WORDS: ANNE SCHAUFFER IMAGES: SHUTTERSTOCK
A quote which resonates is that of Angel Chernoff, life coach and co-author of the best-selling book 1,000 Little Things Happy, Successful People Do Differently, “When things aren’t adding up in your life, begin subtracting. Life gets a lot simpler when you clear the clutter that makes it complicated.”
So, what’s that got to do with spring-cleaning? Plenty. Increasingly, globally, everybody is becoming aware that bombardment of the senses by technology, materialism, clutter, you name it, isn’t doing anybody any good. Use it or lose it – to somebody who can use it.
Clear your head
A clear head’s a great result of spring-cleaning. You don’t have to do it in a day, or even a week – put together a 30-day/ month spring-cleaning calendar, so you literally have no excuse about being “too busy” or “too tired”. Take your time, but make sure you stick to the daily task you’ve set yourself.
Alma Dewar Richardson is Decluttering Momentum, and her mantra is “give away, pack away, throw away, tidy and clean”. For her, it’s important that spring-cleaning isn’t considered one person’s job. It’s both halves of a couple or every member of a family. If the mindset isn’t established, it’s difficult to sustain.
She’s adamant about setting time limits. Quick ones, so you limit the thinking time. “Create a designated spot for donations to charity – set the timer for five minutes, everyone identifies five items of their own they wish to give away and meet back at the spot with the items. Bag them and stow them in the car for delivery.”
And she thinks likewise about everything else in the home. “Create a pack-away mindset – toys in the toybox, dirty clothes in the laundry basket, clean clothes in the cupboard. To maintain a neat home going forward have a chores list – for everyone – which is fairly distributed and make sure that keeping the house a home is the whole family’s responsibility. Find a home for everything and have everything living in its home – take a deep breath, allocate rooms to everyone in the family and do a 15-minute pack-away blitz.”
Isabelle de Grandpre is NEAT FREAK. She considers clutter an impediment to, well, just about everything, and spring-cleaning. She suggests you start this way, “Write down on separate pieces of paper a list of all the things you need to do in the home or office that would help you feel better about that space. This could be accumulated admin and filing that really needs to be sorted before the taxman finds you, or your dining room that has become the family’s dumping ground.”
But it’s not good enough writing out what needs to be done, it also needs a timetable, otherwise the temptation to abandon ship before you’ve embarked is strong. “Even if you only do the assigned task for one hour a day, you’ll be amazed at the difference it makes.”
She suggests this:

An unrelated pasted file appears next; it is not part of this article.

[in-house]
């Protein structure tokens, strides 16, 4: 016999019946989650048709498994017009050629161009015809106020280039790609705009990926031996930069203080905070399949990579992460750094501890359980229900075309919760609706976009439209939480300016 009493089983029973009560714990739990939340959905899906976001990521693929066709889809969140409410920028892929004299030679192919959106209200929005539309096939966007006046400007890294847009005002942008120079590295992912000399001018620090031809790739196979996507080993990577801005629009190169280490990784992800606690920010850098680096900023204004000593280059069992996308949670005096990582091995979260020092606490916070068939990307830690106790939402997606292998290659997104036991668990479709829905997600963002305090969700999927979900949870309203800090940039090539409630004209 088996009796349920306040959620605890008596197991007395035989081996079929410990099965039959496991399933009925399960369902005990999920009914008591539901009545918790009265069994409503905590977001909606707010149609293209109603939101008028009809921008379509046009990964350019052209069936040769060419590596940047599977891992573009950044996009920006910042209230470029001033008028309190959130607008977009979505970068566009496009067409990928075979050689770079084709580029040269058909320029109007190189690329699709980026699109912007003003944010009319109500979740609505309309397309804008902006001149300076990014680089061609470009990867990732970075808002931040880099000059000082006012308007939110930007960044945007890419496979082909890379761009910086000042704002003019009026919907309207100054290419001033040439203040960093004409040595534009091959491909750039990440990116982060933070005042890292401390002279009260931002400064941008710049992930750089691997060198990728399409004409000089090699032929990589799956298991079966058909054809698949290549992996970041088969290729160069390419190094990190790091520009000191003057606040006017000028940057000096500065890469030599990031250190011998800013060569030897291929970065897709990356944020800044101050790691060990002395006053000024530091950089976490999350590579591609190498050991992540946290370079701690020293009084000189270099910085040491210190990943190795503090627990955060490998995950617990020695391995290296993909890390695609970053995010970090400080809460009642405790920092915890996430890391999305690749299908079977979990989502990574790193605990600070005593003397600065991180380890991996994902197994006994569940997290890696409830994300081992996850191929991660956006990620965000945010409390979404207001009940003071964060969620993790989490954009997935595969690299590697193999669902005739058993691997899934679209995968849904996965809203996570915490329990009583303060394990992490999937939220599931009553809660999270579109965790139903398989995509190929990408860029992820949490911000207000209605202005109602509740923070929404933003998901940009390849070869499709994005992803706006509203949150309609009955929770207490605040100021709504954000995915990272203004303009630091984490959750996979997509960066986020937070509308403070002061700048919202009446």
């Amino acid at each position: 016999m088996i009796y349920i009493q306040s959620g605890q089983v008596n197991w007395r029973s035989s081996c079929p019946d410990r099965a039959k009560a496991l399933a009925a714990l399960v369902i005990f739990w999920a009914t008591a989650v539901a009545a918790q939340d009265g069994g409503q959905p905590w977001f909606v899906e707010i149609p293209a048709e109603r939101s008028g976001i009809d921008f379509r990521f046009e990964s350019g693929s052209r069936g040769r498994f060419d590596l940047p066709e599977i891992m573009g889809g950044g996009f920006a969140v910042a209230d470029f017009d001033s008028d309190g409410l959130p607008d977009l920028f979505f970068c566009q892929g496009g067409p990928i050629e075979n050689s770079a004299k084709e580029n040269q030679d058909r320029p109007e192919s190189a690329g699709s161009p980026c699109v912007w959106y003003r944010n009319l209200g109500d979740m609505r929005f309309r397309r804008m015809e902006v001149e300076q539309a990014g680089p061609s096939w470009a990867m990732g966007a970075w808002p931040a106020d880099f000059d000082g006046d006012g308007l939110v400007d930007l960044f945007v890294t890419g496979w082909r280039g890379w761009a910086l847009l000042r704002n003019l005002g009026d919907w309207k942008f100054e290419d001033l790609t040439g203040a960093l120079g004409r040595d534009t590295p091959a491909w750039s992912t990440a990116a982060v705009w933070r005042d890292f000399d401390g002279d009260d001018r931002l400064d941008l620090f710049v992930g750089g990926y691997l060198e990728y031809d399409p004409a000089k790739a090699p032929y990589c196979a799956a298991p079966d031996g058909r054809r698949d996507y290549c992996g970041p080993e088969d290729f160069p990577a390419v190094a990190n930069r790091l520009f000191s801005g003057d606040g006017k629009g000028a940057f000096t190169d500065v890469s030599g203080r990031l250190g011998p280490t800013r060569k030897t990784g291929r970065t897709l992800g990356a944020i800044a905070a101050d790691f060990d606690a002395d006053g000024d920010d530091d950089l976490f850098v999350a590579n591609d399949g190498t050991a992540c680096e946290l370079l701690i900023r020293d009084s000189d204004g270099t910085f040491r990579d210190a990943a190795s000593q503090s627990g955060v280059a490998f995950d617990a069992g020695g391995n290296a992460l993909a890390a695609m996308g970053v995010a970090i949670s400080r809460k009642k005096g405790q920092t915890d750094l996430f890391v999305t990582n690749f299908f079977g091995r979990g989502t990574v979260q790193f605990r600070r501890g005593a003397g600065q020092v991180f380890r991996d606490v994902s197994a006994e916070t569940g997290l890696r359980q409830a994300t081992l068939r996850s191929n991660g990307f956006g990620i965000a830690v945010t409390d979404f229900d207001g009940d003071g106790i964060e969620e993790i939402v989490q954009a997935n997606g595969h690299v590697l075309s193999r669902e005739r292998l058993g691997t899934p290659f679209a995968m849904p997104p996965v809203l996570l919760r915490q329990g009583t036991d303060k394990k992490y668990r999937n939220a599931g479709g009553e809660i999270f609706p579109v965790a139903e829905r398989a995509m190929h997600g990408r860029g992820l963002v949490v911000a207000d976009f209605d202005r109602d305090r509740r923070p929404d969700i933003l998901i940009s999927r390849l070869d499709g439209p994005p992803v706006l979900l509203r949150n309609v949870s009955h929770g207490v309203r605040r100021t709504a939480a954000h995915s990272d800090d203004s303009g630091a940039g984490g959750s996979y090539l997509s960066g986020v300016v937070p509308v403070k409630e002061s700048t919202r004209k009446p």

- Monday: Decluttering and placing items into piles so you can deal with them.
- Tuesday: You have undoubtedly awoken the dust mites, so start dusting, vacuuming and wiping (inside and on top).
- Wednesday and Thursday: Go through and categorise the items in those piles.
- Friday: Rearrange the items you’ve sorted through.
- Saturday: Wash and launder where you can.
- Sunday: Decorate – and buy yourself a bunch of flowers for the effort!
“And note,” says De Grandpre, “When you’re going through the scheduled tasks – which you can adjust to fit a weekend – do whatever it takes to stay motivated. If you love music, play it loud.”
She offers a few tips: No matter how obvious or simple they seem, don’t skip them. Spring-cleaning and decluttering requires a methodical approach. One of the big hurdles is sentimentality, and although you don’t need to throw feelings out the window, best get a firm grip on them.
“Don’t hold on to things you know you will not need, haven’t looked at since your 21st birthday, never liked anyway – donate it to someone who may. If there are items to throw away, recycle. Before you start, find out where the nearest recycling depot is, and drop off as soon as you’re done… otherwise, somehow, things find their way back into the spaces,” De Grandpre says.
“Prepare for your spring clean before you begin. There are ‘tools’ required – rubbish bags, labels and cleaning supplies. Have a good idea to whom you can donate items. Have empty boxes available or even containers for dividing up items in cupboards and drawers. If you don’t have what you need, you’re likely to get seriously frustrated and risk throwing in the towel,” she advises.
“Label!” says De Grandpre. “It’s a huge help when you know just by looking at the container what’s in it. “Think out of the box about the layout of your spaces. Consider your options – move things around and try new configurations. You can always put it back where it was if it truly doesn’t work.”
De Grandpre likes the idea of a bragging session. “Before you start on your spring clean, consider arranging a dinner with good friends for afterwards. This could be another motivation for you – you can’t go backwards because you’ve invited everyone round for a brag session.”